Practice Problems of Chromosomal Disorders

Question 1. Polyploidy is distinguished by

a. presence of two sets of chromosomes
b. removal of a copy of chromosome
c. presence of more than two sets of chromosomes
d. presence of a single set of chromosomes

Solution: Ploidy is the number of sets of chromosomes in a cell. Presence of more than two sets of chromosomes in a cell is called Polyploidy. Triploidy (3n) and tetraploidy (4n) are types of polyploidy.
Hence the correct option is c.

Question 2. Down’s syndrome is caused due to

a. trisomy of X chromosome
b. monosomy of X chromosome
c. trisomy of 18th chromosome
d. trisomy of 21st chromosome

Solution: Down’s syndrome is a chromosomal abnormality in humans in which the affected individuals (can be males or females) have three copies of the 21st chromosome instead of two copies in a diploid cell. This condition is called trisomy (2n+1) of the 21st chromosome.
Hence the correct option is d.

Question 3. Monosomic females who lack secondary sexual characters and possess rudimentary ovaries suffer from which chromosomal disorder ?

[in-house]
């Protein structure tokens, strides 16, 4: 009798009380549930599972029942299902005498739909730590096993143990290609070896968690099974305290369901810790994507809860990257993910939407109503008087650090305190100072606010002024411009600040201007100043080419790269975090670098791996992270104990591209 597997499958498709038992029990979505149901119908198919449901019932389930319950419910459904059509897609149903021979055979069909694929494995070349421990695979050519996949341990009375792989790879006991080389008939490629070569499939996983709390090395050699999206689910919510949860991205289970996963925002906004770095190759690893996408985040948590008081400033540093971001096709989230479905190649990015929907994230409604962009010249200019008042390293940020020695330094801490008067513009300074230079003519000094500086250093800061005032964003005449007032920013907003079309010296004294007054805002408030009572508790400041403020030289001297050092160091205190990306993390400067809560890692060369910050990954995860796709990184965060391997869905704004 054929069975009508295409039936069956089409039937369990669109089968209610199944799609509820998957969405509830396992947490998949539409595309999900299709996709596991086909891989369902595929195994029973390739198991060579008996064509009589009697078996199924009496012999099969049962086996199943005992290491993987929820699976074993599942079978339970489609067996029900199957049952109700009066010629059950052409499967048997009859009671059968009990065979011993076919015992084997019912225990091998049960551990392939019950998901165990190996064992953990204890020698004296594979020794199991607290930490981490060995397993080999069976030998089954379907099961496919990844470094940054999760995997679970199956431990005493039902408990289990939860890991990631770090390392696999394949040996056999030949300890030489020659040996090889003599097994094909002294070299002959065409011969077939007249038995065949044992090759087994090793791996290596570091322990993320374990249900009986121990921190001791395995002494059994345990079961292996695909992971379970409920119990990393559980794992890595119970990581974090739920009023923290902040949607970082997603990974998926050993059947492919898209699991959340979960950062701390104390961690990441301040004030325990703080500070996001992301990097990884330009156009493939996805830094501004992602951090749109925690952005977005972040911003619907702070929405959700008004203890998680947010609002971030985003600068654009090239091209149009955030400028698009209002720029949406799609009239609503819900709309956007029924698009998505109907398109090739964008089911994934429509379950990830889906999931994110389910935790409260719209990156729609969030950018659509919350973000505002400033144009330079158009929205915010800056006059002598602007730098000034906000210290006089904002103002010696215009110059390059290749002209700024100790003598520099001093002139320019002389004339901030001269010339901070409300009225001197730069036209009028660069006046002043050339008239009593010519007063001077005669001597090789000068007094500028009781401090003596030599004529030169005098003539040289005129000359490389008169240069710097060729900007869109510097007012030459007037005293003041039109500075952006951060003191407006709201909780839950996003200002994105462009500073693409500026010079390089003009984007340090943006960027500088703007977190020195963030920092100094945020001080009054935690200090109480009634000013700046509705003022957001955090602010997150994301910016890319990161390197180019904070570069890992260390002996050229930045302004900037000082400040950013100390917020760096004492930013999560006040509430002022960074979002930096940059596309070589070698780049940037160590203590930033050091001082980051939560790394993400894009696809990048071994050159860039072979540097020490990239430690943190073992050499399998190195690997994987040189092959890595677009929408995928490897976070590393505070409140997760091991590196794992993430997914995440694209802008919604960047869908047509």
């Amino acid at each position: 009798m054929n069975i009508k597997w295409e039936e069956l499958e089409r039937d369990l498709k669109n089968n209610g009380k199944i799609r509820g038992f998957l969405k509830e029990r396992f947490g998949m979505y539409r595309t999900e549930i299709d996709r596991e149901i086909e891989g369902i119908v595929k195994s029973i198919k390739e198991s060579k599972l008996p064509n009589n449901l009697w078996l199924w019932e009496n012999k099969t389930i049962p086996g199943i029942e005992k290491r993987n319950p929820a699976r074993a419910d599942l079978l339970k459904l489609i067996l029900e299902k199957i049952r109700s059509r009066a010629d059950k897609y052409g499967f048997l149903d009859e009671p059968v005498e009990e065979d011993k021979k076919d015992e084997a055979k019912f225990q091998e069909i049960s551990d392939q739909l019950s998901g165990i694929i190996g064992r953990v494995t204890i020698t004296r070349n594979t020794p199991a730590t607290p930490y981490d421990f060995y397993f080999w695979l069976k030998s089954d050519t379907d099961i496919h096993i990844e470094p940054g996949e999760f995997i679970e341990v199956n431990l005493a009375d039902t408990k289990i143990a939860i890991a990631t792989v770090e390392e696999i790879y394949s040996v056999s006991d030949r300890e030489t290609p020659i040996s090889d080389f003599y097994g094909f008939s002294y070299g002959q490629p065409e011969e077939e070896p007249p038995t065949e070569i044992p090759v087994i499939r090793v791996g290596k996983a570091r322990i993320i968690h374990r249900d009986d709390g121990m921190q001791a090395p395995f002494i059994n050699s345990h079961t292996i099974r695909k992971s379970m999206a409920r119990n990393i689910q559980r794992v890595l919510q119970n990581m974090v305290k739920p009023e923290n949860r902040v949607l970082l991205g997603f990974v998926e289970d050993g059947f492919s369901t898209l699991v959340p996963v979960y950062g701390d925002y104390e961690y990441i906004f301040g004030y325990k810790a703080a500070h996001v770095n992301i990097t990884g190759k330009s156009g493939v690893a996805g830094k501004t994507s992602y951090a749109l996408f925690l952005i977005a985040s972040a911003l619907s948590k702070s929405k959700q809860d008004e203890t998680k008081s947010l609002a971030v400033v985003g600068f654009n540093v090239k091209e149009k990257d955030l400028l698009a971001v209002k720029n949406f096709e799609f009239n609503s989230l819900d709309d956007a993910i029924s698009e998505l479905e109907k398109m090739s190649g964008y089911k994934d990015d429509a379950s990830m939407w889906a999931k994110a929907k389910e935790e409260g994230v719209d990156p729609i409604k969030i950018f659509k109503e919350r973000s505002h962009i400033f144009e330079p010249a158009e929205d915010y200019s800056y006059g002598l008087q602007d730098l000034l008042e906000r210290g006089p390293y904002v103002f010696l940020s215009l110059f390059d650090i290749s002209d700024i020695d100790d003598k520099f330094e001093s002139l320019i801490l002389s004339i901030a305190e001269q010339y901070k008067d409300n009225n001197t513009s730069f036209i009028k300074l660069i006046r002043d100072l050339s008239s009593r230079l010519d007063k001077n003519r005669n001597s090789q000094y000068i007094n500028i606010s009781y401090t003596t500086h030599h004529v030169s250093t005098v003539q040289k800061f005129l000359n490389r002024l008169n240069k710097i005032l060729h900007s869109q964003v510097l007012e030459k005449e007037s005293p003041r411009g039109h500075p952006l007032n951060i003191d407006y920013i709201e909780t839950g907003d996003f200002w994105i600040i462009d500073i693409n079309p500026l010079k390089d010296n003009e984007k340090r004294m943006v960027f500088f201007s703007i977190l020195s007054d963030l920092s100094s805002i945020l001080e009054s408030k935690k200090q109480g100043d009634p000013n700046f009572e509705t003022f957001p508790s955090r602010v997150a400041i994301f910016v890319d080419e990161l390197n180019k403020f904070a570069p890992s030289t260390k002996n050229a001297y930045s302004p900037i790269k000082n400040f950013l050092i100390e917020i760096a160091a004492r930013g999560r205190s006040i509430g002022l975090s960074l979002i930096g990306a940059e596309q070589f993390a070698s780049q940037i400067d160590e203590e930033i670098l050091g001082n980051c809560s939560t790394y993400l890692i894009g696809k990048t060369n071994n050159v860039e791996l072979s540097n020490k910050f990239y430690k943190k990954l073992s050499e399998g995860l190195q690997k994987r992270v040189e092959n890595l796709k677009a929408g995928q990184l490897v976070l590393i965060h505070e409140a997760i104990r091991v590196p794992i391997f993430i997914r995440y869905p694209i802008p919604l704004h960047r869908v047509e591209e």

a. Down’s syndrome
b. Edwards syndrome
c. Turner’s syndrome
d. Klinefelter’s syndrome

Solution: Turner’s syndrome is a chromosomal disorder in human females which is characterised by the absence of one of the X chromosomes. The females with Turner’s syndrome are sterile with rudimentary ovaries and do not exhibit secondary sexual characters. Such a condition in which one chromosome is absent is called monosomy (2n-1) and affected females are called monosomic females. Females with turner’s syndrome have 44+XO chromosomes and the number of chromosomes is 45.

Hence the correct option is c.

Question 4. If a married couple has a baby with Down’s syndrome, what will be the possible reason for the condition?

a. Young age of the mother